Memorize these Heat Exhaustion and Heat Stroke Symptoms and Prevention. Remember the symptoms to watch for and the steps to take to prevent heat-related problems that can ruin your trip and threaten your health.

Got any other extreme weather camping tips? Share them in the comments below, let’s all learn how to stay safe in a climate change RVing world!



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HOLIDAY GIFT GUIDE | Go RVing

These Are a Few of My Favorite Things

     It’s the time of year for giving and if you’re like me, treating yourself to a few items on your own wish list as well. Since I grew up in a camping family in the 1970’s, using a lot of hand me down items from the 1950’s, I tend to be drawn to classic camp items that evoke the nostalgia of happy times and the simple pleasures of life. I found a few of those to share as well as some new things bound for classic status. Here are a few of my favorite things!

Mollyjogger Old School Ice Box – When you come across these in an antiques shop they tend to be pricey and sketchy. I’m reluctant to put ice in them if I plan to put that ice in a beverage later. They usually have pitted aluminum walls. I’ve been using this new “Old” Ice Box on my bar now for two years. It is where I store the ice I use for drinks. It will keep a bag of ice for about 24 hours and its size makes it great for the floor of the passenger seat in my truck too. I keep drinks, snacks and lunch handy there. Plus, it just looks great! $89.

 

 

Kavu Long Johns – These are long johns with a twist. In addition to the classic bottom to top one piece style they have the added features of a drawstring hoodie, center pockets and thumb loops, a requirement for cold nights around the campfire.  They are 97% polyester jacquard knit for easy washing and have tight cuffs and bottom hem to keep the cold out. A classic! They are the perfect sleep, nap and lounge apparel on a chilly campout.  $90

 

 

Keen Sneakers – Those who know me know that I love statement footwear! It’s hard to get me out of my bowling shoes but these sneakers hit the mark for me. First of all, they are plaid. Can there be too much plaid in the world? I think not. They are a classic design with lots of toe space, soft interior, nicely rolled edges that don’t rub, aluminum eyelets that let your feet breathe and a really rich fleece fabric that brushes clean. These are not hiking shoes. They are day tripping shoes for running errands, getting stuff done and looking cute while doing it. $79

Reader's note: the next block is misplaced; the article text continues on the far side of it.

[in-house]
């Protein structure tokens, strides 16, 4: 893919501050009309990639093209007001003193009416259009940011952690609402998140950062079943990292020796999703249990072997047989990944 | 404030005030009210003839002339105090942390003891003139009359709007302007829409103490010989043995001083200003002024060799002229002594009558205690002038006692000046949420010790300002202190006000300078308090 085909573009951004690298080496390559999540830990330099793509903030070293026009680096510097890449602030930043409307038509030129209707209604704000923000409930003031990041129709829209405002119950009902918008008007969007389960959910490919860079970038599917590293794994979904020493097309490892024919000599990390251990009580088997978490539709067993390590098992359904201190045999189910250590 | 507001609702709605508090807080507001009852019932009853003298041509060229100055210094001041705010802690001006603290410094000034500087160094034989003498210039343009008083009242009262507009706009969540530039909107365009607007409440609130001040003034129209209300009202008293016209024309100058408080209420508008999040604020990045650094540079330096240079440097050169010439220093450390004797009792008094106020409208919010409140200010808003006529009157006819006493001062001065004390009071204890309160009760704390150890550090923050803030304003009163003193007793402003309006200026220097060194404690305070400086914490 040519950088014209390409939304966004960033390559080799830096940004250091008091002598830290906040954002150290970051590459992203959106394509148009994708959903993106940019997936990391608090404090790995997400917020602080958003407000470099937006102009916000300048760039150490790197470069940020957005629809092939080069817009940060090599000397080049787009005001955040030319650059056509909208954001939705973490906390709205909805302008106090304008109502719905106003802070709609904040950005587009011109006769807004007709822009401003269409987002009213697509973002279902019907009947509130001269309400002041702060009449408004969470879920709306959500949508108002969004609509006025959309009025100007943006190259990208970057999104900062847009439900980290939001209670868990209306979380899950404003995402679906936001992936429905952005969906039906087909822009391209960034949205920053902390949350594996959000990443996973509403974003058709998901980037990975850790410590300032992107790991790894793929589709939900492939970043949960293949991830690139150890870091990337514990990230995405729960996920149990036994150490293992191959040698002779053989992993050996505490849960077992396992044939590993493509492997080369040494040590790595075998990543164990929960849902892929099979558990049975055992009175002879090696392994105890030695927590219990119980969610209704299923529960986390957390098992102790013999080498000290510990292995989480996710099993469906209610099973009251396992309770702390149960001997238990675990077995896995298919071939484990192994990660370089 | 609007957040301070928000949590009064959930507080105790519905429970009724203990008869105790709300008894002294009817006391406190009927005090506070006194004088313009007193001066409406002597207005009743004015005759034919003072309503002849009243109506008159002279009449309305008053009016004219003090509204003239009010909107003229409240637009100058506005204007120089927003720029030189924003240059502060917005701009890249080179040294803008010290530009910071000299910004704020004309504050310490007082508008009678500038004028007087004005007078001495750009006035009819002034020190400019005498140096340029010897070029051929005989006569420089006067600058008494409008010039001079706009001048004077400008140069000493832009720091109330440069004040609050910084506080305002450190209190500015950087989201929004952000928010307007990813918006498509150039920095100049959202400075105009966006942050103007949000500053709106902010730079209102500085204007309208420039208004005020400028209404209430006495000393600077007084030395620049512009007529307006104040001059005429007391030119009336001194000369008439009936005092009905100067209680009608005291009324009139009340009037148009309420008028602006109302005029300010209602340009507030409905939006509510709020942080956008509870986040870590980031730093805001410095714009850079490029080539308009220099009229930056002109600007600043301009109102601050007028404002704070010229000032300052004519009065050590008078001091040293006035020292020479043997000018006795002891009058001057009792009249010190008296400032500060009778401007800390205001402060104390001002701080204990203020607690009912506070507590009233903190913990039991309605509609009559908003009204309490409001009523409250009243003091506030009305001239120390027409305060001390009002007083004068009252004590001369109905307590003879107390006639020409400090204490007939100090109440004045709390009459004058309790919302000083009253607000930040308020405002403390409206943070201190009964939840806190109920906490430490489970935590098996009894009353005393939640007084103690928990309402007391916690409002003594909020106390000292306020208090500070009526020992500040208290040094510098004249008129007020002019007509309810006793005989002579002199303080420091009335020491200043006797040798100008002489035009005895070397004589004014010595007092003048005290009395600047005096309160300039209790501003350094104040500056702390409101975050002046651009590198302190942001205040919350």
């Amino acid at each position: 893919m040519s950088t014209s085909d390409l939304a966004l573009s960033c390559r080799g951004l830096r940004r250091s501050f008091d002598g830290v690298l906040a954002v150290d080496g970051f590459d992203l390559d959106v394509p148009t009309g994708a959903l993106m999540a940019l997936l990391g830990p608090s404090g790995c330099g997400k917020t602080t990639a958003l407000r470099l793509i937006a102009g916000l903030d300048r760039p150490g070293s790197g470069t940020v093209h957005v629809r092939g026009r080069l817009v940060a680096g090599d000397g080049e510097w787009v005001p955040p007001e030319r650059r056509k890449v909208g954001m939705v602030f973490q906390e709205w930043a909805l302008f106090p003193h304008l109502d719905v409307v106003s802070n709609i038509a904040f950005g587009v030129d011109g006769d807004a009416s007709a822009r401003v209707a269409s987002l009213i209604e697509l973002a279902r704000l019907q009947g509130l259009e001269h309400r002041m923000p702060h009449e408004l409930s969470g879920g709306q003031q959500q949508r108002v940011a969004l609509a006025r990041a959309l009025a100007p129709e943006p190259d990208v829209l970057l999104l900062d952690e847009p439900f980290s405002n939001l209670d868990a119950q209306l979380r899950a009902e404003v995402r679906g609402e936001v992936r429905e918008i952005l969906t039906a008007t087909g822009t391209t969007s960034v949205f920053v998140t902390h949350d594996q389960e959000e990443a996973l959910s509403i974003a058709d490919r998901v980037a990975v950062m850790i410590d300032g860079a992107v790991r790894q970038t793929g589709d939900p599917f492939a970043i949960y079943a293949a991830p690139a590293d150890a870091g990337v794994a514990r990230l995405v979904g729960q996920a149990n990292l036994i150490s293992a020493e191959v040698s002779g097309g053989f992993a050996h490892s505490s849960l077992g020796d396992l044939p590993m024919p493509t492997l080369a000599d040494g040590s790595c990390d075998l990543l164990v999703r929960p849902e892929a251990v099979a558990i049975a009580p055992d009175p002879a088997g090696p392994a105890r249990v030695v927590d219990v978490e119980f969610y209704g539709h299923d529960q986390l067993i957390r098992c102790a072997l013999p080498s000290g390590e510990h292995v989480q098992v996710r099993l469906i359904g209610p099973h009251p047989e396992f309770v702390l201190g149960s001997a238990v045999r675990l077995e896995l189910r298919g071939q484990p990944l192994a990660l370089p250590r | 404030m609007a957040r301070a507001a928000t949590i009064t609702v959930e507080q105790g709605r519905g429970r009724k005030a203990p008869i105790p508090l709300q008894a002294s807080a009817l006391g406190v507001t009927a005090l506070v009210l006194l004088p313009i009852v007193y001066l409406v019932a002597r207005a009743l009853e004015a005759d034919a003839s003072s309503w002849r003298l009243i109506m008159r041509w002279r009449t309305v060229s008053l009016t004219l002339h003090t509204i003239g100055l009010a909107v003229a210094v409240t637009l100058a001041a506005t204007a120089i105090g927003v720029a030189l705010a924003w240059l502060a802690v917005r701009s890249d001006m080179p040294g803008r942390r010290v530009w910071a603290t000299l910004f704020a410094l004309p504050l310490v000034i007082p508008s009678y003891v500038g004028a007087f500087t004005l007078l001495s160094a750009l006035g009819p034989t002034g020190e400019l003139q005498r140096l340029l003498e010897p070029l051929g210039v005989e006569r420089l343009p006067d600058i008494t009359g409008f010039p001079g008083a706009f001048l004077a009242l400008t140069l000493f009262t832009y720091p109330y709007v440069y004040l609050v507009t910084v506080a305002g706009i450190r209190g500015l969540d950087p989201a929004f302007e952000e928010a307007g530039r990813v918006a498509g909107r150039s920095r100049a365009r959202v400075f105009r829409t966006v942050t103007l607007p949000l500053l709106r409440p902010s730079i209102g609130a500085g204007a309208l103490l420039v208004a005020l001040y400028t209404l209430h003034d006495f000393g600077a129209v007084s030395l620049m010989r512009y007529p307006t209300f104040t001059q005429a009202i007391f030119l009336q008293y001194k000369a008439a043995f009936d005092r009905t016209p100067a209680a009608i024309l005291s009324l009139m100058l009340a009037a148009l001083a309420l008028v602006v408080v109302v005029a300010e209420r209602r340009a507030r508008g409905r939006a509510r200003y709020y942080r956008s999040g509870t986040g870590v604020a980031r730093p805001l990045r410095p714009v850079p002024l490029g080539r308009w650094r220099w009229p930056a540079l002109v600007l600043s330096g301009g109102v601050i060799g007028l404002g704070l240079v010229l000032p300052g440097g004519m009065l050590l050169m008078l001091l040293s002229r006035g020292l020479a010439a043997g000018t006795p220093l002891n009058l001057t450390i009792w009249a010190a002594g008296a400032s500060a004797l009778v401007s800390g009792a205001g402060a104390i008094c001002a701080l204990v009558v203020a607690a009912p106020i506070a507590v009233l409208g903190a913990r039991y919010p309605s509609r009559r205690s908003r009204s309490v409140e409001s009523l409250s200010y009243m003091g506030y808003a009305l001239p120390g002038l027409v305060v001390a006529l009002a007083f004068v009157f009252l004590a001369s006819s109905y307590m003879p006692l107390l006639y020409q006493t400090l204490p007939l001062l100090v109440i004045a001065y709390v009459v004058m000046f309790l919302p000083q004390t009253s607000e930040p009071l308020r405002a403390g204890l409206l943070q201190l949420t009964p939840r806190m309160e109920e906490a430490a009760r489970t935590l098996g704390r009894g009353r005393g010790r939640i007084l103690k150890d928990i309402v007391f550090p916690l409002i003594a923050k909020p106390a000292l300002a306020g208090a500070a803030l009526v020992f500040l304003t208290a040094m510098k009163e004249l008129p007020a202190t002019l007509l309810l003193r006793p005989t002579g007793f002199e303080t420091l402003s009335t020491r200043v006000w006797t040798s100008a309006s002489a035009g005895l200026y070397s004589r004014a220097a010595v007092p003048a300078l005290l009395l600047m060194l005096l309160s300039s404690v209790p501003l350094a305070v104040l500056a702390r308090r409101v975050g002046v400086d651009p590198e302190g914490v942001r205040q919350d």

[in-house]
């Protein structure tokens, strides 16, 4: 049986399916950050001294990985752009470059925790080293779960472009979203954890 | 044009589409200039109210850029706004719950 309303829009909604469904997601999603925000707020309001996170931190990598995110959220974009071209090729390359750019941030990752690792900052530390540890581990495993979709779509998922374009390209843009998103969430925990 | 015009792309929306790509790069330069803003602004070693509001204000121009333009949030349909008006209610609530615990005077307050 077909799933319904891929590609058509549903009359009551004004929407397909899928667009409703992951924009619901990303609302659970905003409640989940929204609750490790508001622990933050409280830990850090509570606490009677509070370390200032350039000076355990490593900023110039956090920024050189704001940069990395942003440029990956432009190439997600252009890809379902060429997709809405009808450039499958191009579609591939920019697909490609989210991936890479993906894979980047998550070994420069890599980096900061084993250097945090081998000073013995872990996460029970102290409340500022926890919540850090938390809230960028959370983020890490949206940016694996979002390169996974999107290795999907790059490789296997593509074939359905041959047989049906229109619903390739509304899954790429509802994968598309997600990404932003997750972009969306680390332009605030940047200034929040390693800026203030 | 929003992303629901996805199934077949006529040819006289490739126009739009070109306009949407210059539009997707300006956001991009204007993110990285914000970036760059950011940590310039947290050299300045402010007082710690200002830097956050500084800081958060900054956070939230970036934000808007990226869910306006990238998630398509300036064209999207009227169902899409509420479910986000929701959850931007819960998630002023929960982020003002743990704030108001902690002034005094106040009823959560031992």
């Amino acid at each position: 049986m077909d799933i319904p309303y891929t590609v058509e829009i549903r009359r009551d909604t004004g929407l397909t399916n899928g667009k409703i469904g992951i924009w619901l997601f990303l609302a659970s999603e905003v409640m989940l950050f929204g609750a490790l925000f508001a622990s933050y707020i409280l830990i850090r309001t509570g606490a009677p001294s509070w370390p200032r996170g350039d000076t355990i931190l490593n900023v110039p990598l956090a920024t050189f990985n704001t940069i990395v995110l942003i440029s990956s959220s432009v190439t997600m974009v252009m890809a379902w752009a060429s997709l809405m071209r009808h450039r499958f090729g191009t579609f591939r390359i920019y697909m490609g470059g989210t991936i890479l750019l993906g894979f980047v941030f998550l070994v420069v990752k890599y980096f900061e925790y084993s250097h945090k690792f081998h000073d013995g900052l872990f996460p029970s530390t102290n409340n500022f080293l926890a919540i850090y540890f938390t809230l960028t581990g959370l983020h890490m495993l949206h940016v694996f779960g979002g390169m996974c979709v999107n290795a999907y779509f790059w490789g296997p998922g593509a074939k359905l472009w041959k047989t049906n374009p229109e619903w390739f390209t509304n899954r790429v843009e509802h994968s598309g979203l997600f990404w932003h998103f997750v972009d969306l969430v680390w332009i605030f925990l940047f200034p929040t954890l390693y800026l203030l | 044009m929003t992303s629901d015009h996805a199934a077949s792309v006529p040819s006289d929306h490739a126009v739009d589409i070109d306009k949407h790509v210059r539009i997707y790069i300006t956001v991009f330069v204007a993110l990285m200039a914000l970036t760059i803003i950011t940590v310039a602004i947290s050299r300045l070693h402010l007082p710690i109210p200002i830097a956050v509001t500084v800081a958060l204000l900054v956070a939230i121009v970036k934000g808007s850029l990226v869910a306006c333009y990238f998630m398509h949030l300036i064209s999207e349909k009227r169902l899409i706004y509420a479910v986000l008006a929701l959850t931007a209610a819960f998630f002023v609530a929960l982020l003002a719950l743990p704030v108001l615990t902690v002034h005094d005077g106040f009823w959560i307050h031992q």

Pendleton Motor Robe – Back in the old days when my grandfather would take us somewhere in his car on those freezing Chicago winter days, he had the Pendleton blanket on the seat for us to sit on. My grandfather was a steel worker in Indiana who owned very few duplicates of things. He had a dress coat, a suit, a summer and winter hat and he had a few Pendleton shirts! We all wish we knew what happened to them!! He understood the value of a dollar and quality. There are few things more timeless than quality wool and items that get passed down. I have taken to giving this blanket to the nieces and nephews as engagement gifts in homage to our “Poppy.” It’s a great size for the RVer in your life because it serves many purposes. It fits on a camp chair nicely and adds a layer of warmth between you and the night air. It folds neatly across the bottom of a bed to pull up in the night if it gets too cold. It’s a great lap robe around the fire, at a game or while tailgating and even if you have seat heaters, it’s a welcoming sight to a cold hiker getting back to the car! $99